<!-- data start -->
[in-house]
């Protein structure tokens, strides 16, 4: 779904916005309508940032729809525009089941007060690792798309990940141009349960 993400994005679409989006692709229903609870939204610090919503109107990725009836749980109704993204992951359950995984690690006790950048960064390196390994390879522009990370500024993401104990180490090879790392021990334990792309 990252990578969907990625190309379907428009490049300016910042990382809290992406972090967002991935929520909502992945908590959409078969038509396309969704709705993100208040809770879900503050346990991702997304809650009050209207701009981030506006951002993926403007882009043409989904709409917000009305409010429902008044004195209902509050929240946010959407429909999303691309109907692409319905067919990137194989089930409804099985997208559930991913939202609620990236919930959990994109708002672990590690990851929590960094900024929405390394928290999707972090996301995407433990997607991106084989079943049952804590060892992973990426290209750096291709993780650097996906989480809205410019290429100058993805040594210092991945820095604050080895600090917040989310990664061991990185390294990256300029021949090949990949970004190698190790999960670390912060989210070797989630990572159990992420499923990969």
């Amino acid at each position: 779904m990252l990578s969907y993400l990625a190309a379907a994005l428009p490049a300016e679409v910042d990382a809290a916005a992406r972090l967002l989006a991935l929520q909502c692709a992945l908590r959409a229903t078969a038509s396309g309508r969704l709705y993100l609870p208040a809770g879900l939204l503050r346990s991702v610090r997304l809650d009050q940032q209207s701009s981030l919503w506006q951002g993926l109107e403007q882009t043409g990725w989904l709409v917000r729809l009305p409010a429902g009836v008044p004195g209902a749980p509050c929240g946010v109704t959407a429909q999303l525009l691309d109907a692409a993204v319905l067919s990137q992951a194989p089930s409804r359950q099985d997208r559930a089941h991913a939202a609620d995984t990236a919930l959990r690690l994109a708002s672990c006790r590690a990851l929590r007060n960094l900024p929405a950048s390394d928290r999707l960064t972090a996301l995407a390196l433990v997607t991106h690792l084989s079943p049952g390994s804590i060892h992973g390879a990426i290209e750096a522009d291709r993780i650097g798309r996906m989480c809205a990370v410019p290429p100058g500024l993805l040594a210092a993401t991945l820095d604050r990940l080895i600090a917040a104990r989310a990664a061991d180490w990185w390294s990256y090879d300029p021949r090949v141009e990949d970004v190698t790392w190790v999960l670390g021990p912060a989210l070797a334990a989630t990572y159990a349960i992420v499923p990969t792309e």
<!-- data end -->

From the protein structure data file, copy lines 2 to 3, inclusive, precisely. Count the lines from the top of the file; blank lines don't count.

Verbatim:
């Protein structure tokens, strides 16, 4: 779904916005309508940032729809525009089941007060690792798309990940141009349960 993400994005679409989006692709229903609870939204610090919503109107990725009836749980109704993204992951359950995984690690006790950048960064390196390994390879522009990370500024993401104990180490090879790392021990334990792309 990252990578969907990625190309379907428009490049300016910042990382809290992406972090967002991935929520909502992945908590959409078969038509396309969704709705993100208040809770879900503050346990991702997304809650009050209207701009981030506006951002993926403007882009043409989904709409917000009305409010429902008044004195209902509050929240946010959407429909999303691309109907692409319905067919990137194989089930409804099985997208559930991913939202609620990236919930959990994109708002672990590690990851929590960094900024929405390394928290999707972090996301995407433990997607991106084989079943049952804590060892992973990426290209750096291709993780650097996906989480809205410019290429100058993805040594210092991945820095604050080895600090917040989310990664061991990185390294990256300029021949090949990949970004190698190790999960670390912060989210070797989630990572159990992420499923990969």
């Amino acid at each position: 779904m990252l990578s969907y993400l990625a190309a379907a994005l428009p490049a300016e679409v910042d990382a809290a916005a992406r972090l967002l989006a991935l929520q909502c692709a992945l908590r959409a229903t078969a038509s396309g309508r969704l709705y993100l609870p208040a809770g879900l939204l503050r346990s991702v610090r997304l809650d009050q940032q209207s701009s981030l919503w506006q951002g993926l109107e403007q882009t043409g990725w989904l709409v917000r729809l009305p409010a429902g009836v008044p004195g209902a749980p509050c929240g946010v109704t959407a429909q999303l525009l691309d109907a692409a993204v319905l067919s990137q992951a194989p089930s409804r359950q099985d997208r559930a089941h991913a939202a609620d995984t990236a919930l959990r690690l994109a708002s672990c006790r590690a990851l929590r007060n960094l900024p929405a950048s390394d928290r999707l960064t972090a996301l995407a390196l433990v997607t991106h690792l084989s079943p049952g390994s804590i060892h992973g390879a990426i290209e750096a522009d291709r993780i650097g798309r996906m989480c809205a990370v410019p290429p100058g500024l993805l040594a210092a993401t991945l820095d604050r990940l080895i600090a917040a104990r989310a990664a061991d180490w990185w390294s990256y090879d300029p021949r090949v141009e990949d970004v190698t790392w190790v999960l670390g021990p912060a989210l070797a334990a989630t990572y159990a349960i992420v499923p990969t792309e």